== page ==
The name Rainbow Girls is misleading.
With a name like that, and an origin story that has a group of women retreating to Joshua Tree to form their band, it is easy to assume this troupe is an easy-going, mandolin-plucking, sundress-twirling, hippie-dippie folk lovefest. Their list of appearances dotting northern California seems to underscore those assumptions.
But, while there may be a grain or two of truth germinating in those ideas—especially in their more stripped down songs, the ones built on foot stomping, acoustic guitars, and richly layered harmonization—the Rainbow Girls are something distinctly unique and wildly more varied than a typical bluegrass band. Their sound and songs are distinctly fun and forward, with an almost dizzying carnival of talent; voices that occasionally sound more like Carolina Chocolate Drops than sweet-natured California coast girls; other times belting into jazzy riffs, and then shifting gears to a Country & Western lament.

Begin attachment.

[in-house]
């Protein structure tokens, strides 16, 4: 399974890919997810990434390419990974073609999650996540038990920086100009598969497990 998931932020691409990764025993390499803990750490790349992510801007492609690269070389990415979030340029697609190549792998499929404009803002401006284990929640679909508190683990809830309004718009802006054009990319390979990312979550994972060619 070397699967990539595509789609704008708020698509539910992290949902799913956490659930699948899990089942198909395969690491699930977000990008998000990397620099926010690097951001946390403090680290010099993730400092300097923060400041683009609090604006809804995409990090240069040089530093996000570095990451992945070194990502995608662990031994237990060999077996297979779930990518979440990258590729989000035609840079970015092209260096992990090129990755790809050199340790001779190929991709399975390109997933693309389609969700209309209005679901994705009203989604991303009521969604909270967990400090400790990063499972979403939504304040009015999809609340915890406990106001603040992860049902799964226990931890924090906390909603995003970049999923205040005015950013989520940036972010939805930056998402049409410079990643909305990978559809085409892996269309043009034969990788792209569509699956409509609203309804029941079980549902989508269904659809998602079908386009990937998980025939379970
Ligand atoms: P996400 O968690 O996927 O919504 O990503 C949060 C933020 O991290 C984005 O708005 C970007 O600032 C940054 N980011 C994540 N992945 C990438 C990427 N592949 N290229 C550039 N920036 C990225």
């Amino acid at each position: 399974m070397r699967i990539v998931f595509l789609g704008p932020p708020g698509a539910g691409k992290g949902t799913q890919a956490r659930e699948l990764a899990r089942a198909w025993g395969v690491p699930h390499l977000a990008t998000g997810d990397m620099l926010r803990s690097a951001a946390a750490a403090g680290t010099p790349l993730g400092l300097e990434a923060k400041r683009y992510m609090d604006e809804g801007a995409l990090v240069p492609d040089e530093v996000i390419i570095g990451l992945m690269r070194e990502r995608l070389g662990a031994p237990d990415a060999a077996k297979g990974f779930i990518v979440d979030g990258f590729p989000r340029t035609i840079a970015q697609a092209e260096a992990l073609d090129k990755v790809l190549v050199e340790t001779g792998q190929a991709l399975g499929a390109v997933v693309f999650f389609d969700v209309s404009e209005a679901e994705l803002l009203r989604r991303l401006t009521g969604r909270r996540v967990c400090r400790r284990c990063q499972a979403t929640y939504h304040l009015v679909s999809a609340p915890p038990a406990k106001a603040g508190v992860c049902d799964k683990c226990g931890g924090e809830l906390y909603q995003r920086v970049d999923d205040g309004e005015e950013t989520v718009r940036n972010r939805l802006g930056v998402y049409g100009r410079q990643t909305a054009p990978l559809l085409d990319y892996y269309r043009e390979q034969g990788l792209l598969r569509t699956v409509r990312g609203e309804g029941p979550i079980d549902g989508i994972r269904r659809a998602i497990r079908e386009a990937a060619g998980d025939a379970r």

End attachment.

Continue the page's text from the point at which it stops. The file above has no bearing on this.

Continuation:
In the same manner as Heart's "Barracuda," which dresses down a chauvinistic record executive, some of the Rainbow Girls' lyrics are even biting and venomous; like, in their song "She-Bop Nation," they gleefully chastise a large-egoed male musician. And, like the far-under-recognized '60s Shangri-Las, the Rainbow Girls' sweet-natured harmonized voices can easily glaze over the nastier and more serious themes.
But their voices are only the surface to this energizing—and, ultimately, charming and mesmerizing—band. Self-described as stomp-folk, they reach far beyond that genre—or, at least stretch the spectrum of what is expected from that genre by heaping in a closet full of instruments, like ukuleles and kazoos, on some songs, and accordions and funky, boozy organ riffs here and there. More so, even within the typical lineup of instruments, the Rainbow Girls display a rueful muscle of talent, like their drummer who sometimes clangs on the cymbals to give a intoxicating gypsy klesmer ambiance, but on other songs mercilessly stomps the bass drum to provide a far more stern backbeat than most bluegrass bands dare to venture, sometimes even wandering into surf music.
With a self-released album in 2013 and, more recently, a collection of polished songs on their second album, recorded in a San Francisco studio, the band only seems to be expanding their musical talent, getting funkier and more experimental.
Highly recommended. Just don't expect rainbows and unicorns.
Pickin' & Paddlin'
Rainbow Girls with Tone Red and Sweet Harlots
5 pm, Wednesday, August 26
Tumalo Creek Kayak & Canoe, 805 SW Industrial Way
$10 (children under 12 free)